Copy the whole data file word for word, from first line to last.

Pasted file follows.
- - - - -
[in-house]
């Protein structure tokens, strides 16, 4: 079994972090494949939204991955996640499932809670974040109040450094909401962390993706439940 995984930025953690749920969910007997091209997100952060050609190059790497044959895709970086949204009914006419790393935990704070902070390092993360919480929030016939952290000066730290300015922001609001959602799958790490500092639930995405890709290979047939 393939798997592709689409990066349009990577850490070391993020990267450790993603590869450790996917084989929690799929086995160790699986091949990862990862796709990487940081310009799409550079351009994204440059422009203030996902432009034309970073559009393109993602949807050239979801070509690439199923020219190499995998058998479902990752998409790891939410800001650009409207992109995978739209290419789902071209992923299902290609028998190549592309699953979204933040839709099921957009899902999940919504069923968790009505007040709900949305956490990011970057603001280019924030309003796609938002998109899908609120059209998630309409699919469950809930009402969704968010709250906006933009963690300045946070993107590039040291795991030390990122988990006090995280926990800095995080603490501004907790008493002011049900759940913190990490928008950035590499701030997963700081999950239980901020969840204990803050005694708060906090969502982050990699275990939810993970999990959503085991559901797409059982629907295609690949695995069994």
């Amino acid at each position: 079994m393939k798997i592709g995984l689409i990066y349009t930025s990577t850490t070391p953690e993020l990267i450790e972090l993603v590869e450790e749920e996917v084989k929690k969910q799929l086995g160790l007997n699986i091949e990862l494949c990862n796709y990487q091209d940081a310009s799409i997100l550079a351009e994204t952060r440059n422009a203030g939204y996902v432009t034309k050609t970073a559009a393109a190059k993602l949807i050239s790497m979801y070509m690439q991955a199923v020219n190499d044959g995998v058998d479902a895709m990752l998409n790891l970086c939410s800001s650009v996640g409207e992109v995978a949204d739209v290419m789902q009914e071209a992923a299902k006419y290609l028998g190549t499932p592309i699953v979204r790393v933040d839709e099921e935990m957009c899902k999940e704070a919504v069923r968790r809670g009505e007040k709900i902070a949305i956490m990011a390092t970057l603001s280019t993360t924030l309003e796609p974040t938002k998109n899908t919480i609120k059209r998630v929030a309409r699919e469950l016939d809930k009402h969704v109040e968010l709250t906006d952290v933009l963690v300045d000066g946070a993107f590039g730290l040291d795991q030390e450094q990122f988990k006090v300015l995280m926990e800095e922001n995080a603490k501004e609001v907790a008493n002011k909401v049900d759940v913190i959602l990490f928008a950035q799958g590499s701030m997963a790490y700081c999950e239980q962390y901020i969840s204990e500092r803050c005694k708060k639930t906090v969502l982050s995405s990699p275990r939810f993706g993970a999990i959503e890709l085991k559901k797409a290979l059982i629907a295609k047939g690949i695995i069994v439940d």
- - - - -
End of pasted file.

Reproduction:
[in-house]
């Protein structure tokens, strides 16, 4: 079994972090494949939204991955996640499932809670974040109040450094909401962390993706439940 995984930025953690749920969910007997091209997100952060050609190059790497044959895709970086949204009914006419790393935990704070902070390092993360919480929030016939952290000066730290300015922001609001959602799958790490500092639930995405890709290979047939 393939798997592709689409990066349009990577850490070391993020990267450790993603590869450790996917084989929690799929086995160790699986091949990862990862796709990487940081310009799409550079351009994204440059422009203030996902432009034309970073559009393109993602949807050239979801070509690439199923020219190499995998058998479902990752998409790891939410800001650009409207992109995978739209290419789902071209992923299902290609028998190549592309699953979204933040839709099921957009899902999940919504069923968790009505007040709900949305956490990011970057603001280019924030309003796609938002998109899908609120059209998630309409699919469950809930009402969704968010709250906006933009963690300045946070993107590039040291795991030390990122988990006090995280926990800095995080603490501004907790008493002011049900759940913190990490928008950035590499701030997963700081999950239980901020969840204990803050005694708060906090969502982050990699275990939810993970999990959503085991559901797409059982629907295609690949695995069994």
């Amino acid at each position: 079994m393939k798997i592709g995984l689409i990066y349009t930025s990577t850490t070391p953690e993020l990267i450790e972090l993603v590869e450790e749920e996917v084989k929690k969910q799929l086995g160790l007997n699986i091949e990862l494949c990862n796709y990487q091209d940081a310009s799409i997100l550079a351009e994204t952060r440059n422009a203030g939204y996902v432009t034309k050609t970073a559009a393109a190059k993602l949807i050239s790497m979801y070509m690439q991955a199923v020219n190499d044959g995998v058998d479902a895709m990752l998409n790891l970086c939410s800001s650009v996640g409207e992109v995978a949204d739209v290419m789902q009914e071209a992923a299902k006419y290609l028998g190549t499932p592309i699953v979204r790393v933040d839709e099921e935990m957009c899902k999940e704070a919504v069923r968790r809670g009505e007040k709900i902070a949305i956490m990011a390092t970057l603001s280019t993360t924030l309003e796609p974040t938002k998109n899908t919480i609120k059209r998630v929030a309409r699919e469950l016939d809930k009402h969704v109040e968010l709250t906006d952290v933009l963690v300045d000066g946070a993107f590039g730290l040291d795991q030390e450094q990122f988990k006090v300015l995280m926990e800095e922001n995080a603490k501004e609001v907790a008493n002011k909401v049900d759940v913190i959602l990490f928008a950035q799958g590499s701030m997963a790490y700081c999950e239980q962390y901020i969840s204990e500092r803050c005694k708060k639930t906090v969502l982050s995405s990699p275990r939810f993706g993970a999990i959503e890709l085991k559901k797409a290979l059982i629907a295609k047939g690949i695995i069994v439940d």